Author: Lauren Nicolle Taylor
Published: Clean Teen Publishing, August 30th, 2013
Word Count: approx. 92,000
Genre: YA Mature Dystopian Romance
Content Warning: Non-graphic Violence
Recommend Age: 14+
Rosa never thought she’d make it to sixteen...
When being unique puts you in danger and speaking your mind can be punishable by death, you might find yourself fighting to survive. Sixteen-year-old Rosa lives in one of the eight enclosed cities of The Woodlands. Where the lone survivors of a devastating race war have settled in the Russian wilderness because it’s the only scrap of land left habitable on the planet. In these circular cities, everyone must abide by the law or face harsh punishment. Rosa's inability to conform and obey the rules brands her a leper and no one wants to be within two feet of her, until she meets Joseph. He's blonde, fair-skinned, green-eyed, and the laid-back complete opposite of Rosa. She's never met anyone quite like him, and she knows that spells danger.
But differences weren't always a bad thing. People used to think being unique was one of the most treasured of traits to have. Now, the Superiors, who ruthlessly control the concrete cities with an iron fist, are obsessed with creating a 'raceless' race. They are convinced this is the only way to avoid another war. Any anomalies must be destroyed.
The Superiors are unstoppable and can do anything they want. After all, they are considered superheroes by the general public. But not everyone sees them this way. When they continue to abuse their power by collecting young girls for use in their secret, high-tech breeding program, they have no idea that one of those girls has somehow managed to make friends even she didn't know she had. And one man will stop at nothing to save her.
We could hear them now. They had separated and were circling our little campsite, sniffing and panting. Without asking, Joseph swept me into his arms and unceremoniously catapulted me into the tree. I couldn’t get a grip on the branch and I slipped, just hanging from the rough bark by my hands, my feet a foot off the ground.
Alexei’s voice carried down. “No. The tree won’t hold all of us.” He was aiming his whispers at Joseph. “Take her to the one over there.” He pointed across the circle to the other big pine. Joseph growled as he held his arms out for me to fall into. I let go and he caught me but I quickly wiggled out of his grasp and to my feet.
We ran to the opposite tree. Joseph was about to lift me when I stopped him. “You first,” I didn’t want to be thrown again.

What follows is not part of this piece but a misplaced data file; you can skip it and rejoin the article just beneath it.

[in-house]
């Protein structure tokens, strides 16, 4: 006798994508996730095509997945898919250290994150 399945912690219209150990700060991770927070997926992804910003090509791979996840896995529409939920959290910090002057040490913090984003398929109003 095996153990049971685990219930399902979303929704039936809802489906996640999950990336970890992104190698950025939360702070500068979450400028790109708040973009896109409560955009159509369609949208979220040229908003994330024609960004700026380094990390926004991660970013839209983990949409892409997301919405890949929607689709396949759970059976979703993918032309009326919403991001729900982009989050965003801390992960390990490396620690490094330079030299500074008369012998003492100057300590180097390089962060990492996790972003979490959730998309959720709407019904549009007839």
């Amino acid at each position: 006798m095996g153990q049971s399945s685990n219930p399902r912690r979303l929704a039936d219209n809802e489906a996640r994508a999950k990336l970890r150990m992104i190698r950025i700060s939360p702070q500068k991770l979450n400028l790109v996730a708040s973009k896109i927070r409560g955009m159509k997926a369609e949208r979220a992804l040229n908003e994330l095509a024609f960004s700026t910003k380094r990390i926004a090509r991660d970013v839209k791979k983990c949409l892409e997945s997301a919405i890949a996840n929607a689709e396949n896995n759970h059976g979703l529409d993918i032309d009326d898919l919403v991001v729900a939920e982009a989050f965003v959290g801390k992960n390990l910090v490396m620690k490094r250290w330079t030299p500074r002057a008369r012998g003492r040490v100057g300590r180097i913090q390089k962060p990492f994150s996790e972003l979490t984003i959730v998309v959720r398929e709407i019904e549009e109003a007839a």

“Are you joking? No!” he whispered tersely. He was angry but I knew it was the smart thing to do. The wolves were moving in, watching our little performance with hungry eyes. A black wolf had taken the lead. It was so close to the ground, it looked as though it was slithering, only a couple meters away from us. Its yellow eyes were menacing in the almost dark. A soft growl emitted from its bared teeth. We didn’t have time to argue.
“I need you to pull me up!” I shoved him. I think it took all his strength to obey me, but he did. Once in the branch, he grabbed my arm and pulled. But something was wrong. I was stuck. No, not stuck, something was pulling me backwards. Did it bite me? I felt no pain. I turned around to see the black wolf had a hold of my pant leg. It was tugging me to the ground, my toes desperately trying to find something to push off but finding only scrapings of dirt and air. Joseph eyes looked crazed with worry as he grabbed me with both arms and pulled as hard as he could, my arms straining at their sockets. Then I felt teeth sink into flesh and I screamed. For a split second, the animal paused, which was long enough for me to kick it as hard as I could with my good leg. It yelped and then it lunged. I closed my eyes. This was it. Air rushed across my face and I was flying.
When I opened them again, I was in Joseph’s arms and the wolves were surrounding the tree, moving in unison as if in a dance, taking turns jumping and scratching at the trunk and trying to snap at our toes.
Joseph was breathing hard. So was I. He was holding me so tight that I was starting to feel suffocated.
“Joseph,” I whispered, “I’m ok, you can let me go.” He looked at me and it registered. He loosened his hold on me, but he didn’t let go. After a few seconds, he put his large hands on either side of my waist and helped me to stand on the branch. A flicker in my chest made me pause. We needed to climb higher, just to be safely out of reach of the frenzied clawing that was taking place beneath us. I pushed up onto my toes, feeling the squelch of the sock in my left boot, which was filling with blood.
As we climbed higher, we heard them shouting from the other tree. It was Clara I could hear the clearest. “Are you all right, Rosa?” Her voice sounded high and strained. It must have been very uncomfortable for her, sitting in a tree. I hoped Deshi was looking after her.
“She’s safe,” Joseph answered for me. “What about you?”
“All good over here,” she said, adding, “Beautiful moon, don’t you think?” My eyes were starting to get sore from all the rolling I had done since I met her. She always managed to find a positive even in the worst situation possible.
Joseph chuckled. I looked up at the sky, and sure enough, there was a beautiful moon rising, casting pointed, ghostly shadows on the forest floor.
“Joseph, I’m not ok. It bit me,” I whispered.
He nodded tightly. “I know. I just didn’t want to worry her,” he confessed quietly. I was grateful that, for once, we were on the same page.